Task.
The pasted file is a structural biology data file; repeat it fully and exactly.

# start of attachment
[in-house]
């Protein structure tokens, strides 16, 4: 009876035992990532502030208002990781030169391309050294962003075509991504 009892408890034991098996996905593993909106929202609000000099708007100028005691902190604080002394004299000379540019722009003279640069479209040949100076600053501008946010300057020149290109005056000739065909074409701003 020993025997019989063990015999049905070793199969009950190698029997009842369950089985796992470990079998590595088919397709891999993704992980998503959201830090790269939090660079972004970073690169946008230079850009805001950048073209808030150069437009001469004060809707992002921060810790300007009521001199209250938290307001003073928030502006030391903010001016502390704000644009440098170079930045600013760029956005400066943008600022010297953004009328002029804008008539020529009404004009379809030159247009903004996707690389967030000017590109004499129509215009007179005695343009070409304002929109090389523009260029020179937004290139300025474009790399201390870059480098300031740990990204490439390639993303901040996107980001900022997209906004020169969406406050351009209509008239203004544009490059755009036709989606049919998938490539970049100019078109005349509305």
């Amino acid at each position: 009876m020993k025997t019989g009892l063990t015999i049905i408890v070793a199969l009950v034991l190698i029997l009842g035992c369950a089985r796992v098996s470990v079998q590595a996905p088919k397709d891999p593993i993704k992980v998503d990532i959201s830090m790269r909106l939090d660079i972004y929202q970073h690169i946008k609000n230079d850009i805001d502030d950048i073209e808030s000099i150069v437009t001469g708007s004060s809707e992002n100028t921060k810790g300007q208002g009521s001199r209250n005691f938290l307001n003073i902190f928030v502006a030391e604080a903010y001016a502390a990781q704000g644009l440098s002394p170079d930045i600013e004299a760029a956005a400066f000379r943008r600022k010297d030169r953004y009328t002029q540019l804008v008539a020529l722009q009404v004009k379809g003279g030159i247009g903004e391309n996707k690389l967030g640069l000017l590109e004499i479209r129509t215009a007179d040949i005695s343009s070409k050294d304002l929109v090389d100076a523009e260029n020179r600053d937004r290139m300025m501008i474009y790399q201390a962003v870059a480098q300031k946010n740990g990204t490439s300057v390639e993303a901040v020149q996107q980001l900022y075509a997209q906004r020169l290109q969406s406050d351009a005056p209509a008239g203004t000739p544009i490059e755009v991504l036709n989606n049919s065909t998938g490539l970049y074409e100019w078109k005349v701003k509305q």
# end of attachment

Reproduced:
[in-house]
């Protein structure tokens, strides 16, 4: 009876035992990532502030208002990781030169391309050294962003075509991504 009892408890034991098996996905593993909106929202609000000099708007100028005691902190604080002394004299000379540019722009003279640069479209040949100076600053501008946010300057020149290109005056000739065909074409701003 020993025997019989063990015999049905070793199969009950190698029997009842369950089985796992470990079998590595088919397709891999993704992980998503959201830090790269939090660079972004970073690169946008230079850009805001950048073209808030150069437009001469004060809707992002921060810790300007009521001199209250938290307001003073928030502006030391903010001016502390704000644009440098170079930045600013760029956005400066943008600022010297953004009328002029804008008539020529009404004009379809030159247009903004996707690389967030000017590109004499129509215009007179005695343009070409304002929109090389523009260029020179937004290139300025474009790399201390870059480098300031740990990204490439390639993303901040996107980001900022997209906004020169969406406050351009209509008239203004544009490059755009036709989606049919998938490539970049100019078109005349509305």
């Amino acid at each position: 009876m020993k025997t019989g009892l063990t015999i049905i408890v070793a199969l009950v034991l190698i029997l009842g035992c369950a089985r796992v098996s470990v079998q590595a996905p088919k397709d891999p593993i993704k992980v998503d990532i959201s830090m790269r909106l939090d660079i972004y929202q970073h690169i946008k609000n230079d850009i805001d502030d950048i073209e808030s000099i150069v437009t001469g708007s004060s809707e992002n100028t921060k810790g300007q208002g009521s001199r209250n005691f938290l307001n003073i902190f928030v502006a030391e604080a903010y001016a502390a990781q704000g644009l440098s002394p170079d930045i600013e004299a760029a956005a400066f000379r943008r600022k010297d030169r953004y009328t002029q540019l804008v008539a020529l722009q009404v004009k379809g003279g030159i247009g903004e391309n996707k690389l967030g640069l000017l590109e004499i479209r129509t215009a007179d040949i005695s343009s070409k050294d304002l929109v090389d100076a523009e260029n020179r600053d937004r290139m300025m501008i474009y790399q201390a962003v870059a480098q300031k946010n740990g990204t490439s300057v390639e993303a901040v020149q996107q980001l900022y075509a997209q906004r020169l290109q969406s406050d351009a005056p209509a008239g203004t000739p544009i490059e755009v991504l036709n989606n049919s065909t998938g490539l970049y074409e100019w078109k005349v701003k509305q």